PERIOD SYNTAX AND SUBORDINATING CONJUNCTIONS

 Final proposition

 

The final proposition, wich   expresses the purpose at which the verb of the regent proposition is aimed,  in Eurizian can be expressed in two ways.

 

Explicit form. In all cases, the following form may be used:

⮚ ut + subject in the nominative case + verb in the indicative mode for the positive final proposition.

example: ego mittebi librum ad te ut tu leges id (I will send you the book so that you read it)

⮚ ut + subject in the nominative case + non+ verb in the indicative mode  for the negative final proposition;

example: ego monevi te ut tu non errabas = I warned you so that you  would not make a mistake

The following rules apply for the use of tenses:

  • if in the main sentence the verb is in the past tense (imperfect or perfect), in the subordinate sentence the verb is imperfect;
  • if in the main sentence the verb is in the present or future tense, in the subordinate sentence the verb is in the present tense.

In negative sentences 'ut non' may be replaced by “ne”:

example: ego monevi te ne tu errabas = I warned you so that you would not make a mistake.

 

Implicit form. If the subject of the main proposition is the same as the subject of the subordinate proposition , the following form can also be used:

⮚ Ad + verb in the gerund mode: for the positive final proposition.

Example: ego venivi ad Romam ad videndo eam = I came to Rome to see her

⮚ Ad non + verb in the gerund: for the negative final proposition;

Example: Ego discedevi antea e Romam ad non videndo eam : I left Rome earlier not to see her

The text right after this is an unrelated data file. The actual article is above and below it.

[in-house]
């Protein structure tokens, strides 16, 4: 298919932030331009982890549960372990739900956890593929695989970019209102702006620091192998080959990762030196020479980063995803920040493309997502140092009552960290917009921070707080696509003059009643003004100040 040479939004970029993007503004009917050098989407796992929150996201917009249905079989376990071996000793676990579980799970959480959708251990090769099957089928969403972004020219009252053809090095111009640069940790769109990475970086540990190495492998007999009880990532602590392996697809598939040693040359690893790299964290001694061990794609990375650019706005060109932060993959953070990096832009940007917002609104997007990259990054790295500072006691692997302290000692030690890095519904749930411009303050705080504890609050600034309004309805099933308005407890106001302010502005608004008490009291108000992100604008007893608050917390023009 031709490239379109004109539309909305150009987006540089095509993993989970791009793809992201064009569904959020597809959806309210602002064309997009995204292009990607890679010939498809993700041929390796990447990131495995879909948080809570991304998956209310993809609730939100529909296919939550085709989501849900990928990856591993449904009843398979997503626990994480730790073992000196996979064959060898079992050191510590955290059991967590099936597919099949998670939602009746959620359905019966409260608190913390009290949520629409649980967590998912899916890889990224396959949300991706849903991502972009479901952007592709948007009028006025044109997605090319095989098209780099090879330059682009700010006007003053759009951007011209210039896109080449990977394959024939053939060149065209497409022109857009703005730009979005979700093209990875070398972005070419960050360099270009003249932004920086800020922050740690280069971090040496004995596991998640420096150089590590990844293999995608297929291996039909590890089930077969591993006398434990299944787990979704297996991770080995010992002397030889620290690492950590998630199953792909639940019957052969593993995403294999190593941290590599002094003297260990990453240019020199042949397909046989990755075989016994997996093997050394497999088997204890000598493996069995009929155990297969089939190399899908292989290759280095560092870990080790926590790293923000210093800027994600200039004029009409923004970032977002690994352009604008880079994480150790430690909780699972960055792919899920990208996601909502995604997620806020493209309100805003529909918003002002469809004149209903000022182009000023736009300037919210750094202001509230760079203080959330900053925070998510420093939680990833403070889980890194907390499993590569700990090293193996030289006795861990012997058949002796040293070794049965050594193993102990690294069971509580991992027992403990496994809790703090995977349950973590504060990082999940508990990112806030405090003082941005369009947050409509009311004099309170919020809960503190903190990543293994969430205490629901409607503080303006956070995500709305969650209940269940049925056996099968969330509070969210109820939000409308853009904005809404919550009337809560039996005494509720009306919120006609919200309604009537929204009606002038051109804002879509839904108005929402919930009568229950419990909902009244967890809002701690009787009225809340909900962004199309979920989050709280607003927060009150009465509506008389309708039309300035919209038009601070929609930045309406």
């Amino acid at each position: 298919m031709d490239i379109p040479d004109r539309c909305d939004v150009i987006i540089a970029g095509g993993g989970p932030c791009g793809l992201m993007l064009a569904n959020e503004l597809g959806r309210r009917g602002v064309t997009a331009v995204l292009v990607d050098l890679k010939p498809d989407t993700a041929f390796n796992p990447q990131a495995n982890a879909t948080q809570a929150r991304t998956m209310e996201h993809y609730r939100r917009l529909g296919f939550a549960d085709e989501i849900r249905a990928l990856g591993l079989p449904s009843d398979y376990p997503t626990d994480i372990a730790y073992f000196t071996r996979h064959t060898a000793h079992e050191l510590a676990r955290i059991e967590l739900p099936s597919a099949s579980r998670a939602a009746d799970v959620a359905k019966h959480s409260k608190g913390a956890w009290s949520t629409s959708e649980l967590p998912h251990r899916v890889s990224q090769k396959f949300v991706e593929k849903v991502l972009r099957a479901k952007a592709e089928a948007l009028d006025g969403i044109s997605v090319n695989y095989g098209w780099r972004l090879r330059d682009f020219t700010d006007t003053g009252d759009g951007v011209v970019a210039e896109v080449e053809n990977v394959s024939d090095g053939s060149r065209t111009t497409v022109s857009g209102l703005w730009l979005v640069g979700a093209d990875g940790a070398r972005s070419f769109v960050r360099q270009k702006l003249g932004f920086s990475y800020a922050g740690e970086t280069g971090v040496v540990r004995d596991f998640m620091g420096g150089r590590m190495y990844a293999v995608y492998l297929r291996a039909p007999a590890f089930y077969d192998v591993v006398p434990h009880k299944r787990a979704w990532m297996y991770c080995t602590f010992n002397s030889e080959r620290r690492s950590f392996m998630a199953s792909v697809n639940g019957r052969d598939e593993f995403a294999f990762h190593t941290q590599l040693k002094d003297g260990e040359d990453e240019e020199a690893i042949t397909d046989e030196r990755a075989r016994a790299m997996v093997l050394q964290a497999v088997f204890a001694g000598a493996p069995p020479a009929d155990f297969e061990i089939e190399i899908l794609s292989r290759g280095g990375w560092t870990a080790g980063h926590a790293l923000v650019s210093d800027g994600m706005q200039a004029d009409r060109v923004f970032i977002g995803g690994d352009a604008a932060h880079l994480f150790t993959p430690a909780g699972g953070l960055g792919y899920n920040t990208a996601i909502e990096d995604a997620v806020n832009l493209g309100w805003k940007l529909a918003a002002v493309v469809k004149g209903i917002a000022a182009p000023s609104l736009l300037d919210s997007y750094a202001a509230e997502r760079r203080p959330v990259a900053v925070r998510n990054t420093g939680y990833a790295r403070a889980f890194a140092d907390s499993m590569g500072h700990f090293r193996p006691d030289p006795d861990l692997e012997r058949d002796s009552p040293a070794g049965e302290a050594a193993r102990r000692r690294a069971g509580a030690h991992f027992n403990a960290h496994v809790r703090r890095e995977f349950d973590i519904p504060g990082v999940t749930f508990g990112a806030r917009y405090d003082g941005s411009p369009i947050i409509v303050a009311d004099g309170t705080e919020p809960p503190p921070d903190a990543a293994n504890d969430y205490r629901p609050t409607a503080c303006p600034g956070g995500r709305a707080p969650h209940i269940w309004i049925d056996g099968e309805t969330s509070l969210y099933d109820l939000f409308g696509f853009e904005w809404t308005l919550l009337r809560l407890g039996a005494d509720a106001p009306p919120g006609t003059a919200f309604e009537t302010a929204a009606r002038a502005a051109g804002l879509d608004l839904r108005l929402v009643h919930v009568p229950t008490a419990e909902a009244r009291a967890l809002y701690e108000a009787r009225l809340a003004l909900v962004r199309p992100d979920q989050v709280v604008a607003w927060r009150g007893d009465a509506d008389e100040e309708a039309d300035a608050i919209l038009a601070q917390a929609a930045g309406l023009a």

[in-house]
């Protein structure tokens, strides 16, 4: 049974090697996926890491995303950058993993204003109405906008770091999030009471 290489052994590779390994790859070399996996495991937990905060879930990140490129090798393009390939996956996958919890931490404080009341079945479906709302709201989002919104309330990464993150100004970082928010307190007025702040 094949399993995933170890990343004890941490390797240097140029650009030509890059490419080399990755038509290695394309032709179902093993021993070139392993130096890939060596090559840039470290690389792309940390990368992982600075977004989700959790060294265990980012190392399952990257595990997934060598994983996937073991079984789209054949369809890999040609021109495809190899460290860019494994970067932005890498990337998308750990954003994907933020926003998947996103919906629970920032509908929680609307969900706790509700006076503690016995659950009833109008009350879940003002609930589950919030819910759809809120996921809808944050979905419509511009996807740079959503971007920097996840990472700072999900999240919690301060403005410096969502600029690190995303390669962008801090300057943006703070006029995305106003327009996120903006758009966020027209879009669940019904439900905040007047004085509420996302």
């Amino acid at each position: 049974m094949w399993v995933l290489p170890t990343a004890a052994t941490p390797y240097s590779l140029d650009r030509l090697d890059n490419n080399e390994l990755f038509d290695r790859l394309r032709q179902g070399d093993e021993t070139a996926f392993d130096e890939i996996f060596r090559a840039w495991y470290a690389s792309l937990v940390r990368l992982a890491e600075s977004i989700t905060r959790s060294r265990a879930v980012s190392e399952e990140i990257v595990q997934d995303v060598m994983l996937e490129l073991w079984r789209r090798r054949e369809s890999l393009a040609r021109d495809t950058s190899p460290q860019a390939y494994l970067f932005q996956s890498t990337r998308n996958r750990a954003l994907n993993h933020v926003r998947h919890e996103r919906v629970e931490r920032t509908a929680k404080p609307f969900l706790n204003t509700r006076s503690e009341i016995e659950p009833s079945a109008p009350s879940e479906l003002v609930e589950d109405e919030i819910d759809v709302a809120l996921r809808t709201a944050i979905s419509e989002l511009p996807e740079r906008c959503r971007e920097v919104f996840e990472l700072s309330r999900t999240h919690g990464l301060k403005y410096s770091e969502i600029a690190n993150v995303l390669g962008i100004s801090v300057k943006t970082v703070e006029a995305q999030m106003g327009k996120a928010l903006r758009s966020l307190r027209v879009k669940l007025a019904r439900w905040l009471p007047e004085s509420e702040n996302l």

the final can have incidental value in expressions such as:

ut ita ego dice = so to say

ut vere ego dice = to be honest

ut ego non dice = not to mention

ut ego dice paucum = in short.

 

 Objective declarative proposition

 

Objective propositions represent one of the three functions a declarative proposition can have (the others being the subjective and ephexegetics) and are so called because they act as the object complement of the regent verb. Two forms are possible in Eurizian:

 

Explicit form

 - Quod + subject in the nominative case + verb in the indicative mode; examples:

Consule omittevit quod militei fugivint -> The consul omitted that the soldiers had fled

Ego puta quod inimicoi pugnant strenue -> I believe that enemies fight valiantly

Magistrum putat quod nos sumus diligenti -> The master believes that we are diligent

 

Implicit form

  - Subject in the complementary case + Verb in the infinitive;

Consule omettevit milites fugivisse-> The consul omitted that the soldiers had fled

Ego puta inimicos pugnare strenue -> I believe that enemies fight valiantly

Magistrum putat nes essere diligenti -> The master believes that we are diligent

 

 To translate the infinitive, you must take into account that:

- The present infinitive expresses contemporaneity, so in English  we translate it with a tense that makes the action of the subordinate  proposition take place at the same time as the action of the regent proposition.

- The perfect infinitive expresses anteriority, so in English we translate it with a tense that makes the action of the subordinate proposition unfold before the action of the regent proposition.

- The future infinitive expresses posteriority, so in English we translate it with a tense that makes the action of the subordinate proposition unfold after the action of the regent proposition.

 

Thus, to resume:

 

- if the action of the subordinate proposition is simultaneous to that of the regent proposition, the present infinitive is used. Example:

 The master believes (now) that we are diligent (now) -> Magistrum putat nes essere diligenti.